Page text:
ADHD and Dyslexia
Dyslexia and ADHD can coexist. Despite the fact that one disorder does not cause the other, those who have one frequently have the other. Nearly half of children diagnosed with ADHD also have a learning disability such as dyslexia, according to the Centers for Disease Control and Prevention (CDC).
In fact, their symptoms can be very similar at times, making it difficult to determine what's causing the behavior you're observing. ADHD and dyslexia, according to the International Dyslexia Association, can both make persons "dysfluent readers." Parts of what they're reading are left out. When they try to read, they become exhausted, annoyed, and distracted. It's possible that they'll act out or refuse to read. Despite being highly intelligent and often very talkative, ADHD and dyslexia make it difficult for people to understand what they've read.
When they write, their handwriting may be sloppy, and they frequently have spelling issues. All of this may make it difficult for them to achieve their academic or career goals. As a result, anxiety, low self-esteem, and depression might occur.
While the symptoms of ADHD and dyslexia are similar, the two disorders are not the same. They're all diagnosed and treated differently, so it's crucial to know what they're all about.
Dyslexia and ADHD are two different types of brain problems. However, they frequently cross paths. About three out of every ten people with dyslexia also have ADHD. You're six times more likely than the average person to develop a mental illness or a learning disorder like dyslexia if you have ADHD.
However, having ADHD does not guarantee that you will get dyslexia. ADHD is not caused by dyslexia.
Symptoms and risk factors are often comparable across the two illnesses. It can be difficult to tell them apart because of this.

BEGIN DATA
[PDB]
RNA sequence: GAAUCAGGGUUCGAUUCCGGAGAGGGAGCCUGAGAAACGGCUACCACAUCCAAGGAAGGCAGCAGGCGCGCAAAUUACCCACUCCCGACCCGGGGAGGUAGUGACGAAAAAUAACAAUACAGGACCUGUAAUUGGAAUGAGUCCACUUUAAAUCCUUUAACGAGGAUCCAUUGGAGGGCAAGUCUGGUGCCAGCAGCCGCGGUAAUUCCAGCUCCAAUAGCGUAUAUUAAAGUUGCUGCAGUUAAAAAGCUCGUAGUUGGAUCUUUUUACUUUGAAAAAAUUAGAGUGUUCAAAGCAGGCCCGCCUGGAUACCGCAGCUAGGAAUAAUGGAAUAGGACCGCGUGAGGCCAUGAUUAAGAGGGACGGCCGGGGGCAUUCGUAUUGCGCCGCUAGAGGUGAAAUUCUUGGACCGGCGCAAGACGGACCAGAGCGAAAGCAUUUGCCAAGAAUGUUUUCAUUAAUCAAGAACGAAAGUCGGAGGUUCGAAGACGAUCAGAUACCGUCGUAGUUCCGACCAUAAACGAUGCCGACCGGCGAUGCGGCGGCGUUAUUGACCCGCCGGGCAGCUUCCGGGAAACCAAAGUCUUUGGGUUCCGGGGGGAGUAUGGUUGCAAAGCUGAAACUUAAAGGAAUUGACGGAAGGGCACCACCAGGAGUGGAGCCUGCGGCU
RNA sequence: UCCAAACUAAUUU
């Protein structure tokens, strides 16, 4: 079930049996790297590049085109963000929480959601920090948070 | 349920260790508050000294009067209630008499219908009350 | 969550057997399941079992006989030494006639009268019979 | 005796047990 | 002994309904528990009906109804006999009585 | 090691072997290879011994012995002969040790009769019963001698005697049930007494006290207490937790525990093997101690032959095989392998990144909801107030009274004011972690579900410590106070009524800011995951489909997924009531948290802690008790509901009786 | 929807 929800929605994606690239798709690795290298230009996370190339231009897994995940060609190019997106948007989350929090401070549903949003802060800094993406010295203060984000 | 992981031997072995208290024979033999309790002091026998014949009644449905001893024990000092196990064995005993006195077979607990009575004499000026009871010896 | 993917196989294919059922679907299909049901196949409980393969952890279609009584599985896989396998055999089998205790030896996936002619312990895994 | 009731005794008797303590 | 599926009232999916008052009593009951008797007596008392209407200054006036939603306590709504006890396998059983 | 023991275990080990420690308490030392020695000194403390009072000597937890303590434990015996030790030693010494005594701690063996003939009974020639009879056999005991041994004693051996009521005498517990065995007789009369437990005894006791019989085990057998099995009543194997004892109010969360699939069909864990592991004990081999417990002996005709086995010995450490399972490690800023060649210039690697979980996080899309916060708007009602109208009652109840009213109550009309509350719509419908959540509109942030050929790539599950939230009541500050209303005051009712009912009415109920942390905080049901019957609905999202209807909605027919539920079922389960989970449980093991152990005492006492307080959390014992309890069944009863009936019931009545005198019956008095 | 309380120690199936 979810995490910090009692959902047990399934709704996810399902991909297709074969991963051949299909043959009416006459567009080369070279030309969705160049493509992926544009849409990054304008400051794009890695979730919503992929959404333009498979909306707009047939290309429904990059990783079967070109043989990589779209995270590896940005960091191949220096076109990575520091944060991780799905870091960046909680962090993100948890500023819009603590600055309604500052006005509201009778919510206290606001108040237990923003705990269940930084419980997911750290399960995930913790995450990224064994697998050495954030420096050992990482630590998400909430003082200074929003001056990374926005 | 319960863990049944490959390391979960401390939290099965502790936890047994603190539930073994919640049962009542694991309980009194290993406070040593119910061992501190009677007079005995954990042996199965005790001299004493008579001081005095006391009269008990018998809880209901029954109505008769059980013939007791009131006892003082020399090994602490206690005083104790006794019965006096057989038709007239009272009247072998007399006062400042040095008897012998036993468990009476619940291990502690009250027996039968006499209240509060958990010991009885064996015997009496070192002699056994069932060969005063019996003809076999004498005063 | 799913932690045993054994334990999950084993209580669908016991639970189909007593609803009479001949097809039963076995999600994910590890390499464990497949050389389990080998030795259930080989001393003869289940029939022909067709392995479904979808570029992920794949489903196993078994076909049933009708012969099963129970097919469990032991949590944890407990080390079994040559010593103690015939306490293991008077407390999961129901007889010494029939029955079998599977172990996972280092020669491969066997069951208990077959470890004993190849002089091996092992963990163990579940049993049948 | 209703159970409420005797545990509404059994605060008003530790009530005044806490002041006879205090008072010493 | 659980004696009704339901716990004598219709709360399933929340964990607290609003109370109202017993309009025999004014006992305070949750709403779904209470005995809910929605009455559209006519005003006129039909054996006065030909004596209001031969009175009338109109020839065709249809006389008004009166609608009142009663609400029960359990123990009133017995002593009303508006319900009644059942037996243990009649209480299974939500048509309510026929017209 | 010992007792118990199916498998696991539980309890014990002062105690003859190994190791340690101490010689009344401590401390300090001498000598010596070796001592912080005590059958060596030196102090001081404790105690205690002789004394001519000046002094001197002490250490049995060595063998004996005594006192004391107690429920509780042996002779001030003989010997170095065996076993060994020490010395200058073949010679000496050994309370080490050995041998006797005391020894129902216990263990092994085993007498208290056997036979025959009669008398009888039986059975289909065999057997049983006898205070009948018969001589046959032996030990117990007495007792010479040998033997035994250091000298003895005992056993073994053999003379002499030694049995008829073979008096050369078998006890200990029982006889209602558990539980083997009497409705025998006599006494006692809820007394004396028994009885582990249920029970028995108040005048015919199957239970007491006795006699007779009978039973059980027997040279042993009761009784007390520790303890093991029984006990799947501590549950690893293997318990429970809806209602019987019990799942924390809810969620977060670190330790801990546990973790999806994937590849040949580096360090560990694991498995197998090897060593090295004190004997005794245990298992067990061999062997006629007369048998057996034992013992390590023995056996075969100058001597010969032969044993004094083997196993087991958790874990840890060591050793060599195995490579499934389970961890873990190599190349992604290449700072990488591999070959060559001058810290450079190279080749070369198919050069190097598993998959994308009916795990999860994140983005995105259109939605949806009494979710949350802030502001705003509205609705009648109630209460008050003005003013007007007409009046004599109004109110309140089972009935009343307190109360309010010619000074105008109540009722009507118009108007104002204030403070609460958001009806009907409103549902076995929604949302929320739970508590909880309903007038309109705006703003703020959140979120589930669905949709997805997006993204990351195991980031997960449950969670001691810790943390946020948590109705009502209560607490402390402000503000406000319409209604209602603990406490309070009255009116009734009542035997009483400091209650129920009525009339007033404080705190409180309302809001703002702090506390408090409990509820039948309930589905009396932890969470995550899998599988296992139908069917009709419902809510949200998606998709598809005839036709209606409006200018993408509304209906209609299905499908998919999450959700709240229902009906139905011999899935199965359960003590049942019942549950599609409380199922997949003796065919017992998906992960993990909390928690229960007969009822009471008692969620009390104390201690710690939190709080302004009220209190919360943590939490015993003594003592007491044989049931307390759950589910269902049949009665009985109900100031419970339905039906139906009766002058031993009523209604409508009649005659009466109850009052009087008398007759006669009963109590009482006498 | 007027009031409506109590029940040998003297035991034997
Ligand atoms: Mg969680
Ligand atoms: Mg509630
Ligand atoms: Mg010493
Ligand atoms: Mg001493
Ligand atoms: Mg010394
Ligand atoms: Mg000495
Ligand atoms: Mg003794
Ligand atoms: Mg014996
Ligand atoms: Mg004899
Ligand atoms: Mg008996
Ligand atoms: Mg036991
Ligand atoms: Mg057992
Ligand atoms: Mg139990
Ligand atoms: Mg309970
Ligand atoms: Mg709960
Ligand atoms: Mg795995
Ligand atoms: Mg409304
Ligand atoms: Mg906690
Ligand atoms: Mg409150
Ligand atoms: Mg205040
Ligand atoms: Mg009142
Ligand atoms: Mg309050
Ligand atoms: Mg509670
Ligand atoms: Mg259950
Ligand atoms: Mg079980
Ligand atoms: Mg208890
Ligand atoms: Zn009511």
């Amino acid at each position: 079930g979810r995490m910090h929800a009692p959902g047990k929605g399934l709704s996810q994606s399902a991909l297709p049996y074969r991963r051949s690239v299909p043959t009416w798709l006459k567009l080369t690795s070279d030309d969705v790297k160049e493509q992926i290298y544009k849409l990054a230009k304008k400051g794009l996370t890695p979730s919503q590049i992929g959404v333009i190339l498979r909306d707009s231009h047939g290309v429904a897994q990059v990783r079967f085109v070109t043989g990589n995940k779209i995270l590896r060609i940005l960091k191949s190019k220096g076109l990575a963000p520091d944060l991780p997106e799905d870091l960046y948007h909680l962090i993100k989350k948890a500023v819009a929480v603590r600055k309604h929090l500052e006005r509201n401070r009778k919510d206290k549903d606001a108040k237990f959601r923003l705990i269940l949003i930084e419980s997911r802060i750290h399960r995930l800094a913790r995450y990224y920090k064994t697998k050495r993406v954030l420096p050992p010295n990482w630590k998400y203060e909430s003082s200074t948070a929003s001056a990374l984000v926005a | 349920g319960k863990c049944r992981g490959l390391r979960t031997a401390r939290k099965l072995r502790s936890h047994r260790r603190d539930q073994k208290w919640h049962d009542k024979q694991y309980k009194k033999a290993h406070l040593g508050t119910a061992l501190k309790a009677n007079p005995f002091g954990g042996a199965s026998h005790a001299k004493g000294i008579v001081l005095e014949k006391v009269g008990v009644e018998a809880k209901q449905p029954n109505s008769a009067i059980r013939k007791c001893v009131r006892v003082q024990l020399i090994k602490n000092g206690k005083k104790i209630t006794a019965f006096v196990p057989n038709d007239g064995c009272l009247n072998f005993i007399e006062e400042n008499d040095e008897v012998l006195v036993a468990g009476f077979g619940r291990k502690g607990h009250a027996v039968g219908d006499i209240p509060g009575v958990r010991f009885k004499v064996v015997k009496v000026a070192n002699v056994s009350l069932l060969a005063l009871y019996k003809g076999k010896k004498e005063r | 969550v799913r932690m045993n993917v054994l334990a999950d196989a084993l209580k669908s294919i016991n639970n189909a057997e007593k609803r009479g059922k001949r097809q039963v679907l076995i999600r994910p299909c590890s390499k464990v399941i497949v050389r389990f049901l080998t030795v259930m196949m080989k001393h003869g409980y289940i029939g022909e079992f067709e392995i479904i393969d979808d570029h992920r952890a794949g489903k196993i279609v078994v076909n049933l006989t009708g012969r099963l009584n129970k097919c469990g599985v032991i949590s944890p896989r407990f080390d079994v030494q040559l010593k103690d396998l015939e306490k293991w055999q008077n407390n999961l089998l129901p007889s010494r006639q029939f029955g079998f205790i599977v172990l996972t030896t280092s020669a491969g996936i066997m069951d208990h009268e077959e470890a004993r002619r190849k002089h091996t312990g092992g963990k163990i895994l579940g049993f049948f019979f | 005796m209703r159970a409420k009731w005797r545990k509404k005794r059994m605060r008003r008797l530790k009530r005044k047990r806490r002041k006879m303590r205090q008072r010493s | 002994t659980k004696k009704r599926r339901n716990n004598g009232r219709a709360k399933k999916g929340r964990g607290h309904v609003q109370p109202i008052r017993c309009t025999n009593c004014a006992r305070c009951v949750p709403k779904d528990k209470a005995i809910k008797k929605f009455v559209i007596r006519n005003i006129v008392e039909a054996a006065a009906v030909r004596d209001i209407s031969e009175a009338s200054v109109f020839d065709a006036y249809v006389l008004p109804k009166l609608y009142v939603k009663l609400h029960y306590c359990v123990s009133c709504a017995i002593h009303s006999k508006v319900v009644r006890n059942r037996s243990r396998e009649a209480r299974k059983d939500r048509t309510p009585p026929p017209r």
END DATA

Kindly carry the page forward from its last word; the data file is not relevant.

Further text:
The Dyslexia-ADHD Connection
Dyslexia is a learning disability that makes it difficult to understand written and spoken language. ADHD impairs your impulse control and focus, as well as making you hyperactive.
They have several characteristics in common.
Heredity. Both of these diseases can run in families. About half of people with ADHD have a sibling or cousin who also has the disorder. About 30% of the time, this is also true for dyslexia.
Similarities and Differences in Symptoms
Symptoms of ADHD and dyslexia differ from person to person. However, the two illnesses might present themselves in similar ways.
Reading is a challenge. This could be a sign of either illness. However, it may appear differently for each person. People who have dyslexia have a harder time sounding out words on the page. They could also misinterpret the terms. Your reading speed may also be slowed if you have ADHD. However, you'll almost always read correctly. Instead, you're more prone to miss punctuation and finishes, as well as lose track of where you're on the page.
I'm having trouble writing. Dyslexia can make it difficult to correctly spell, proofread, organize, and employ grammar. If you have ADHD, organizing your thoughts and recognizing flaws in your writing may be the most difficult tasks. Both situations make it difficult to write neatly.
Forgetfulness. Adults with dyslexia are more likely to mispronounce people's names, forget where they are, or mix together related terms. However, ADHD might make you forgetful in ordinary situations. You might forget crucial appointments, miss your keys, or have hazy childhood memories.
There are challenges with attention. Reading might be exhausting if you have dyslexia since it requires so much effort. This makes it difficult for you to concentrate for long periods of time. ADHD is a type of attention deficit disorder. It's all too simple to become sidetracked or tune out. This is especially true if the activity at hand is monotonous or repetitive, or if you're reading or listening to someone speak.